Okay, maybe not the best idea I’ve had. But it combines a couple of hot movies of the year, G-Force and (coming in October) Zombieland.

Anyhow (segue!) . . . There’s a good LiveJournal discussion group called Fangs, Fur, & Fey, for writers of urban & paranormal/dark fantasy featuring fur (werewolves), fangs (vampires), or fey powers (dangerous fairies). And variants thereof.

On that site, I saw this great post by author Jennifer Lynn Barnes, evaluating the relative appeal, fictionwise, for those dark choices.

Ms. Barnes is the author of several books of urban supernatural fantasy for teen (and up) readers, such as Tattoo (2007), with this review from Publishers Weekly, via Amazon.com:

Barnes’s book about four friends who get special powers from their temporary tattoos has some fun moments, despite the far-out premise. [. . .] Delia [one of the four] also delivers the book’s best line when facing off against evil Alecca: “You think you’re bad?… I’m on the cheerleading squad; I know what real evil looks like.”

Here’s a bit from that Fangs, Fur, & Fey post by Barnes, “On Hotness”

I’ll freely admit that typical vamps have their drawbacks. Personally, were I given a choice, I’d prefer the heart in my guy’s chest to be beating, and normally, I go for more of a healthily tanned skin tone than the whole Creature of the Night thing. That said, there’s something about vampires that just seems tragic and strong and too, too dangerous in a really Forbidden Love kind of way.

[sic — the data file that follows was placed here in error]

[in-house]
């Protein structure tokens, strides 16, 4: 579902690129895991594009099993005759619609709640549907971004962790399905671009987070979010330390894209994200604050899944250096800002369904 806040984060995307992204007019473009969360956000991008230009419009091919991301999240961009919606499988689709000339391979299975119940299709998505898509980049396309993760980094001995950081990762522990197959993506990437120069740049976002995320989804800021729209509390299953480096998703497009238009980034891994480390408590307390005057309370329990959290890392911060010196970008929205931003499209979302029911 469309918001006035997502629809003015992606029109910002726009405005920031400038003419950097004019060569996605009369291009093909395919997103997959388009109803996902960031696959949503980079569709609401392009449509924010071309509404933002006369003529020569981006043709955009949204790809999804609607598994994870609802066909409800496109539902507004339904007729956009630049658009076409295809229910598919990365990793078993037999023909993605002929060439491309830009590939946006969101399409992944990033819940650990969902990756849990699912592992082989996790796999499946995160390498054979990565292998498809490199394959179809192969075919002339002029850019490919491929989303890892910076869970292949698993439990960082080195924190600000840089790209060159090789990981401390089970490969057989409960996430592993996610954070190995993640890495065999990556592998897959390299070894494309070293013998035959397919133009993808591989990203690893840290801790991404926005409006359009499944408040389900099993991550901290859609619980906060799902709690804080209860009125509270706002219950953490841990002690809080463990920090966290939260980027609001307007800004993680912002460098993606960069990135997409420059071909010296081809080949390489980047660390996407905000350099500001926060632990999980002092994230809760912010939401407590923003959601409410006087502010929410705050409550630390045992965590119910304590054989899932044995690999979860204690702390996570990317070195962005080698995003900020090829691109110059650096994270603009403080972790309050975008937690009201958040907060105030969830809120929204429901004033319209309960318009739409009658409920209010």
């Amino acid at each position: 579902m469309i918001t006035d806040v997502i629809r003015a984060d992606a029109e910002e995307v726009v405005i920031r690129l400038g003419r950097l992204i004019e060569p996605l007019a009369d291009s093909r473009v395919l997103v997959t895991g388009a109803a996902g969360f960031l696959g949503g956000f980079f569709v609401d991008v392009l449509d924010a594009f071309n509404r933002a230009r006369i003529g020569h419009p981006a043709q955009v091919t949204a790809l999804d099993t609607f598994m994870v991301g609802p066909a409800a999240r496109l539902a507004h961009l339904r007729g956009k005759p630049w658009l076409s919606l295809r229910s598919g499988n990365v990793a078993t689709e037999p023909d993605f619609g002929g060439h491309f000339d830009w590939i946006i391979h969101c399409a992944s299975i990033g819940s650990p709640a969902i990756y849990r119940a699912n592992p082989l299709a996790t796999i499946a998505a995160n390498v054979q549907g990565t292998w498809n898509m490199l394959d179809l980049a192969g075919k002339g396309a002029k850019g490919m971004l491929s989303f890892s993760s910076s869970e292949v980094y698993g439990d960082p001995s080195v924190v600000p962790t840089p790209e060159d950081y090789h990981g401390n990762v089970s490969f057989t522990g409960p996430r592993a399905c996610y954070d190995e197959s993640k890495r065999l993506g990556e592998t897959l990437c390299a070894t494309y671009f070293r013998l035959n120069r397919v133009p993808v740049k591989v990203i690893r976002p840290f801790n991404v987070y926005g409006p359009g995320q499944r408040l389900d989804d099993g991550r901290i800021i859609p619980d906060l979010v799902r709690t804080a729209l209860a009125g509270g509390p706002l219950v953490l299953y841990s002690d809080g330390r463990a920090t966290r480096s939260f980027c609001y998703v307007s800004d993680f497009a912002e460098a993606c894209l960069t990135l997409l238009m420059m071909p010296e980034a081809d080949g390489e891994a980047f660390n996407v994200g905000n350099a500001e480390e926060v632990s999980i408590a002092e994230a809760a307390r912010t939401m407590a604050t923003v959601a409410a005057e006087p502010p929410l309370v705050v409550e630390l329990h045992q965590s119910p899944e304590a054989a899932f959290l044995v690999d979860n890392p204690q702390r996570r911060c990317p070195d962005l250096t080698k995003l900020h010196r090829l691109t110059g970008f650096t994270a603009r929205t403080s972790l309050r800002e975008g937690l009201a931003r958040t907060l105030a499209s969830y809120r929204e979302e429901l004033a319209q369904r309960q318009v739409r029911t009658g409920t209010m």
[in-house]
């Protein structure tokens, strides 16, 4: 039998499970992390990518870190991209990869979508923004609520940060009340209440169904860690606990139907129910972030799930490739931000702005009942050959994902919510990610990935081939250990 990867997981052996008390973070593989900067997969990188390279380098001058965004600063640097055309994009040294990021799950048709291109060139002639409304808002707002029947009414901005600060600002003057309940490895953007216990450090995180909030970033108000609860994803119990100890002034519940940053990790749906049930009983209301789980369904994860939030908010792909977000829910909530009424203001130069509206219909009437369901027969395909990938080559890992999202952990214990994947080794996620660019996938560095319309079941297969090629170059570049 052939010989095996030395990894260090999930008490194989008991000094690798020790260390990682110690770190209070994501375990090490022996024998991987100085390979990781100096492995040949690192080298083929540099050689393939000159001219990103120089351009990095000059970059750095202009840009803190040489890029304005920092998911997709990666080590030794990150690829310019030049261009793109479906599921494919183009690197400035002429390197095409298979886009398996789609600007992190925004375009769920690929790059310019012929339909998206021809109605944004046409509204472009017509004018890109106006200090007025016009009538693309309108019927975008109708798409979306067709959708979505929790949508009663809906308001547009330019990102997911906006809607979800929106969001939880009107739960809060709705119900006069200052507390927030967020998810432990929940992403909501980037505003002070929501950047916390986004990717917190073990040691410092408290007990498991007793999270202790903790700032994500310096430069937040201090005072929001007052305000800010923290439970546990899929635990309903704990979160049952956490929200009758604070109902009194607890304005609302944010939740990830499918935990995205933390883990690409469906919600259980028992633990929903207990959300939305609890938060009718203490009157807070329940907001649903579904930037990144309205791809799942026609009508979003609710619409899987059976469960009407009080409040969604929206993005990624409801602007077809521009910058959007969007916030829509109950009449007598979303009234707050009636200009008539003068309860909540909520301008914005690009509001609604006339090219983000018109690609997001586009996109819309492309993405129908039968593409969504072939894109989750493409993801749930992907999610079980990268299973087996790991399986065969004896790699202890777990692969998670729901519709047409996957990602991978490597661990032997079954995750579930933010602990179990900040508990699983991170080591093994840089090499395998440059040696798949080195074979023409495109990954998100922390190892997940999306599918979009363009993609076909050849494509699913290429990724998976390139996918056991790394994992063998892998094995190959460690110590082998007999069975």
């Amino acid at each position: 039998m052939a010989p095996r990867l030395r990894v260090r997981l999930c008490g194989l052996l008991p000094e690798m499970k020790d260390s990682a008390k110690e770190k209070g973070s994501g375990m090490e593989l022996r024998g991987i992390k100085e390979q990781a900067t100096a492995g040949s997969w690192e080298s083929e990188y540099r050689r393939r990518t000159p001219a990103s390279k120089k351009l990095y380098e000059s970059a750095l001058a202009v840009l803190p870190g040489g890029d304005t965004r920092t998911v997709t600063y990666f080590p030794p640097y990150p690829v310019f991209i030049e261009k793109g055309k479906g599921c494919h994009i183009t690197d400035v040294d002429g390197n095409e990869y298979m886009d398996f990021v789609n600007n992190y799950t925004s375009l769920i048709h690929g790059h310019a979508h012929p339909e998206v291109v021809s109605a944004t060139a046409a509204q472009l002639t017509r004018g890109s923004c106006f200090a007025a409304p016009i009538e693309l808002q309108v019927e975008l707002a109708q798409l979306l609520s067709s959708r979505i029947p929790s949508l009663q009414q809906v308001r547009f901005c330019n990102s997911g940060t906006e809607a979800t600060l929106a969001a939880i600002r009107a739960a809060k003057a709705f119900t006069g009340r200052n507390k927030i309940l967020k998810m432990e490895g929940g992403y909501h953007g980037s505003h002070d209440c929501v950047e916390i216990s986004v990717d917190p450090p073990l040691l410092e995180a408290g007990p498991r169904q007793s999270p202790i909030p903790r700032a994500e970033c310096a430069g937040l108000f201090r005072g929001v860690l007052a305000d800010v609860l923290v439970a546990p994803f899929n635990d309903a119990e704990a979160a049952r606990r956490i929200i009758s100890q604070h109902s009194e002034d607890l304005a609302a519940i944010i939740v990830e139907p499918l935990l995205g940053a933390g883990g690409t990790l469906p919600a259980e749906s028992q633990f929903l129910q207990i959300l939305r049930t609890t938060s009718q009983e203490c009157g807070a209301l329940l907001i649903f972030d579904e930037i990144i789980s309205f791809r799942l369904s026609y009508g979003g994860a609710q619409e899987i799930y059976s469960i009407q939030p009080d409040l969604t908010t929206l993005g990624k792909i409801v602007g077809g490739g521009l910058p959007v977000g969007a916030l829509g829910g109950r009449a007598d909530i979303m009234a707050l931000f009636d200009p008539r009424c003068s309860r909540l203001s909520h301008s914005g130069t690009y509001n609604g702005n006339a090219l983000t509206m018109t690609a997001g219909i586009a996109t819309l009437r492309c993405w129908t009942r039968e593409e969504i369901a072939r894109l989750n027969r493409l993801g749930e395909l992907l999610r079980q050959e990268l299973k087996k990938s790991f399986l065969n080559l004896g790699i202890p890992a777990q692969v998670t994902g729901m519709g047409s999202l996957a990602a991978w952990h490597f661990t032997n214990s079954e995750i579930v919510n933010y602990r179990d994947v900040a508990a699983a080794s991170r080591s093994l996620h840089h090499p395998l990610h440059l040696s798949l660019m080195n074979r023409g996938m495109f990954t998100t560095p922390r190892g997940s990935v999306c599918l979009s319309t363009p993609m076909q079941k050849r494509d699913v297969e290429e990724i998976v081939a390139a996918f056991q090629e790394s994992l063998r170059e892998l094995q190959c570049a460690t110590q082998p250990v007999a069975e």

When I think of werewolves, I automatically think of intense emotions – joy, rage, love, and the like, but I see vampires as more naturally stand-offish. They’re colder, more calculating. They’re often solitary. They distance themselves from people. But here’s the thing: I think it’s a million times hotter when a character’s human emotions come as a surprise or seem somehow discordant with their supernatural nature than when they don’t. When a vampire falls in love, it’s not just romantic. It’s a miracle. It’s eternal, and in a lot of universes, the odds seem so stacked against it that any tenderness I see from Mr. Fangy makes me go totally weak at the knees.

Interesting authorial thoughts . . . going to the question of why authors chose particular types of supernatural beings, given all the choices, to populate their fantasy stories.

In the world of genre fiction (prone to stereotypes), how do engaging characters come to life?

When it works, it’s that blend of (a) ancient archetype, plus (b) a fresh story and individual personality of a specific character . . . building a tale that merges classical and very personal forms of thrills and challenges and changes that throws fuel on the story’s fire.

Check out the Fangs, Fur, & Fey site if you’re interested in the hip, fun, and very popular field of urban & paranormal fantasy today.

(Blog post on the Creeping Past Dragons blog by Philip Martin, director of Great Lakes Literary and author of A Guide to Fantasy Literature.)